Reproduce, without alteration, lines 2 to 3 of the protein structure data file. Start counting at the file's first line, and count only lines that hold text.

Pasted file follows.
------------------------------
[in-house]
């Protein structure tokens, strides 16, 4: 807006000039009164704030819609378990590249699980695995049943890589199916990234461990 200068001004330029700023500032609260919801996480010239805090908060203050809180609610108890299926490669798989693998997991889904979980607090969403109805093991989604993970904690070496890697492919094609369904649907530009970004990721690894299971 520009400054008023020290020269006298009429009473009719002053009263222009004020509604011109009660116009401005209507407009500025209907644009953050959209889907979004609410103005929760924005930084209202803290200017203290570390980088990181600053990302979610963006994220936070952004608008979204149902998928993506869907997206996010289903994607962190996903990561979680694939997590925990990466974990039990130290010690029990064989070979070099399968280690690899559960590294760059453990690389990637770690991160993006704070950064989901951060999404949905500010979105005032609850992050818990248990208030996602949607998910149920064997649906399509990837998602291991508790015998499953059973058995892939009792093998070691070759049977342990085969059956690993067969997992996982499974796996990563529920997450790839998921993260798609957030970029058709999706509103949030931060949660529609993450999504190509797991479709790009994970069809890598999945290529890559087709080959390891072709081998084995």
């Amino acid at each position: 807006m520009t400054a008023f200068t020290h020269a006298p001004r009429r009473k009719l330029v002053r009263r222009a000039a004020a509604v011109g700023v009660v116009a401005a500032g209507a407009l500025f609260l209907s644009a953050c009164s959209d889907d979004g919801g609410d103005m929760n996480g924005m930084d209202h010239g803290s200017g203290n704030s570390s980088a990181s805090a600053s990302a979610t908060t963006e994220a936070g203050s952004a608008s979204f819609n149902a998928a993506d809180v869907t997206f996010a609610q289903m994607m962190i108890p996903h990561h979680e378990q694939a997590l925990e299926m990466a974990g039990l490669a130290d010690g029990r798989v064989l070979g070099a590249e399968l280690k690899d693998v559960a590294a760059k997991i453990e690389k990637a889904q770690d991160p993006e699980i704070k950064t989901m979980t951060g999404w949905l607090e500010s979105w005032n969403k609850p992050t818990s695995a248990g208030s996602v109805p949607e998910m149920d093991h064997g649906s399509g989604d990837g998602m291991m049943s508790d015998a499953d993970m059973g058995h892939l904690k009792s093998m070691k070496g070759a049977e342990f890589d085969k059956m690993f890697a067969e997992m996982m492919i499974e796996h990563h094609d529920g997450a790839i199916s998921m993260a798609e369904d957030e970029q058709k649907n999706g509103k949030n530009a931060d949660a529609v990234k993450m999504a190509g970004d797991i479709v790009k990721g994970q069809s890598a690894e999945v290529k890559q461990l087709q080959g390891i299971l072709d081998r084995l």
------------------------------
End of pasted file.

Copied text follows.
């Protein structure tokens, strides 16, 4: 807006000039009164704030819609378990590249699980695995049943890589199916990234461990 200068001004330029700023500032609260919801996480010239805090908060203050809180609610108890299926490669798989693998997991889904979980607090969403109805093991989604993970904690070496890697492919094609369904649907530009970004990721690894299971 520009400054008023020290020269006298009429009473009719002053009263222009004020509604011109009660116009401005209507407009500025209907644009953050959209889907979004609410103005929760924005930084209202803290200017203290570390980088990181600053990302979610963006994220936070952004608008979204149902998928993506869907997206996010289903994607962190996903990561979680694939997590925990990466974990039990130290010690029990064989070979070099399968280690690899559960590294760059453990690389990637770690991160993006704070950064989901951060999404949905500010979105005032609850992050818990248990208030996602949607998910149920064997649906399509990837998602291991508790015998499953059973058995892939009792093998070691070759049977342990085969059956690993067969997992996982499974796996990563529920997450790839998921993260798609957030970029058709999706509103949030931060949660529609993450999504190509797991479709790009994970069809890598999945290529890559087709080959390891072709081998084995």
């Amino acid at each position: 807006m520009t400054a008023f200068t020290h020269a006298p001004r009429r009473k009719l330029v002053r009263r222009a000039a004020a509604v011109g700023v009660v116009a401005a500032g209507a407009l500025f609260l209907s644009a953050c009164s959209d889907d979004g919801g609410d103005m929760n996480g924005m930084d209202h010239g803290s200017g203290n704030s570390s980088a990181s805090a600053s990302a979610t908060t963006e994220a936070g203050s952004a608008s979204f819609n149902a998928a993506d809180v869907t997206f996010a609610q289903m994607m962190i108890p996903h990561h979680e378990q694939a997590l925990e299926m990466a974990g039990l490669a130290d010690g029990r798989v064989l070979g070099a590249e399968l280690k690899d693998v559960a590294a760059k997991i453990e690389k990637a889904q770690d991160p993006e699980i704070k950064t989901m979980t951060g999404w949905l607090e500010s979105w005032n969403k609850p992050t818990s695995a248990g208030s996602v109805p949607e998910m149920d093991h064997g649906s399509g989604d990837g998602m291991m049943s508790d015998a499953d993970m059973g058995h892939l904690k009792s093998m070691k070496g070759a049977e342990f890589d085969k059956m690993f890697a067969e997992m996982m492919i499974e796996h990563h094609d529920g997450a790839i199916s998921m993260a798609e369904d957030e970029q058709k649907n999706g509103k949030n530009a931060d949660a529609v990234k993450m999504a190509g970004d797991i479709v790009k990721g994970q069809s890598a690894e999945v290529k890559q461990l087709q080959g390891i299971l072709d081998r084995l």